The Pairs free skating event was the highlight of the second competition day at the Moscow “Megasport” palace. The top two teams – Germany’s Aljona Savchenko and Robin Szolkowy and Russia’s Yuko Kavaguti and Alexander Smirnov – produced performances worthy of a World Championships final.
Italians Stefania Berton and Ondrej Hotarek took the bronze and made history by becoming the first Italian pair skating team to win a medal at a Grand Prix Series event.
Savchenko and Szolkowy’s performance to the soundtrack from Pina was one of the finest in their career. The skaters, who often struggle with consistency in their sophisticated routines, made only one small mistake over the course of four minutes: Savchenko stepped out of a double Axel landing. The rest of the elements were so solid that the protocol shows only one individual “0” as a Grade of Execution (GoE), while all other marks were higher with “+2” being the predominant one.
The most stunning aspect of the performance, however, was not the technical proficiency, but rather how well parts of the program came together to create a whole out of pieces different in style.
“We are very happy with the way we skated today despite the small mistake we made,” said Savchenko afterwards. “It was great.”
The students of Ingo Steuer skated right after a strong performance by their Russian rivals, but the skaters deny that it had any impact on them.
“We had not heard their marks,” explained Savchenko. “We were completely focused on our own performance.”
They posted the highest scores of the season among all teams, both in the free program (139.97) and overall (208.69).
Kavaguti and Smirnov also skated a nearly flawless routine to Claire de Lune by Claude Debussy. The only mistake came when Kavaguti stepped out of a throw triple loop landing. The similarities in delivery prompted Smirnov to repeat Savchenko’s answer at the press conference verbatim.
“We are very happy with the way we skated today, despite the small mistake we made,” said the skater with a smile.
“We are happy that we were able to skate here in Moscow again and make our coach and the audience happy,” he added.
The students of Tamara Moskvina, however, opted for an easier jump combination (two double Axels vs. two triple toe loops for Germans) and only earned level three for their death spiral and one of the lifts.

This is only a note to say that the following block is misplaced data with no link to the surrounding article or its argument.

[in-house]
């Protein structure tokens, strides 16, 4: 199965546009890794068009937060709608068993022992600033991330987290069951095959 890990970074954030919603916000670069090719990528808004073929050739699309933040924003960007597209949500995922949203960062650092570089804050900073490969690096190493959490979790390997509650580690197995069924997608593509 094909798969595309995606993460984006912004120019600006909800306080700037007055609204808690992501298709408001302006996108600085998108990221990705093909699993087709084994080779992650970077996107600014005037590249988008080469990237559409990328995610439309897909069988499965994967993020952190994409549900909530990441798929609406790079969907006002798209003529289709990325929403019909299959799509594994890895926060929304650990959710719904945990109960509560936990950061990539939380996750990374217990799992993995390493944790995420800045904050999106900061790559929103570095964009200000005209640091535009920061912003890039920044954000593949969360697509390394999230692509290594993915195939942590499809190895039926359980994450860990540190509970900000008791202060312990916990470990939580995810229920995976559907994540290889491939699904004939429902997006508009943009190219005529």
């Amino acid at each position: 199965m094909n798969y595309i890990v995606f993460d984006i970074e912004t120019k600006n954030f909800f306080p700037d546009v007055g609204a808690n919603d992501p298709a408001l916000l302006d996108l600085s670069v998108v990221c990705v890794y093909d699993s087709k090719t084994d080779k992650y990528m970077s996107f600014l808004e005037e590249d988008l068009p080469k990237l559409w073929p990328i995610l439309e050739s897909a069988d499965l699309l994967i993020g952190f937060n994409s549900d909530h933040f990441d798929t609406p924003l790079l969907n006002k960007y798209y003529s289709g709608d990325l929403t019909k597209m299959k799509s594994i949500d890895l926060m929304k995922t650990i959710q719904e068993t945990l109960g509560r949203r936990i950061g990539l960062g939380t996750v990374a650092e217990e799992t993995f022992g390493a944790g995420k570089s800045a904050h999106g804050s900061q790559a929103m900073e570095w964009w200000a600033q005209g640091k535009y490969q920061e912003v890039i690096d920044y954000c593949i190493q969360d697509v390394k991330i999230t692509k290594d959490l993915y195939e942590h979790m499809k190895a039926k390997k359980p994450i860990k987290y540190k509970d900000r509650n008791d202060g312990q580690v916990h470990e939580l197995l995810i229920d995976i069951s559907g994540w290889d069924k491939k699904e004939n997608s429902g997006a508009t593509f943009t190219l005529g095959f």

“The decision to go for a sequence of two double Axels was a strategic one on our part,” explained Smirnov. “It was made together with our coach.”
The team hopes to increase the base value of their program in the future, however.
“Our main task at the moment is to restore a quad throw,” said Smirnov. “We have to do it before the Olympic Games because we will need it in Sochi.”
“Other teams are catching up. They are doing the throw triple Axel,” he added, referring to Savchenko and Szolkowy’s attempts on the element. “We have to press our advantage.”
While the team finished in a distant second (197.84), the 10-point spread does not do justice to the quality of their performance. They have kept last season’s routine, and the mileage allows them not only to work out all the rough spots, but also to learn the pace and nuances of the music very well. This resulted in a very touching execution of the entire piece.
Berton and Hotarek captured the bronze medal despite making two mistakes in their program set to Tomaso Albinoni’s Adagio. Berton singled a planned triple Salchow, and later the team executed only a double throw instead of the triple. It was, however, enough to retain their position since none of the other teams were able to avoid serious mistakes.
“It is a great honor to be here and to have won our first Grand Prix medal here in Moscow,” said Hotarek. “It will stay in our memory for a long time. We wanted to skate better, but we had pressure.”
Russia’s Ksenia Stolbova and Fedor Klimov finished fifth in the long program, but remained fourth overall (149.66) after a shaky performance to Polovetsian Dances.
Stolbova and Klimovran into trouble right from the beginning. During the first seconds of the program, they executed a dance lift and Stolbova slipped from her partner’s arm and fell on the ice. The unexpected mistake seemed to throw her off and she appeared to be disoriented before getting back into the game. The students of Liudmila Velikova recovered well by nailing their jumps, but Stolbova fell on a throw triple flip and then slipped out of her partner’s grasp again on the dismount of their final lift.
Click here for full ISU Figure Skating and Ice Dancing Results and Protocols (opens in new window).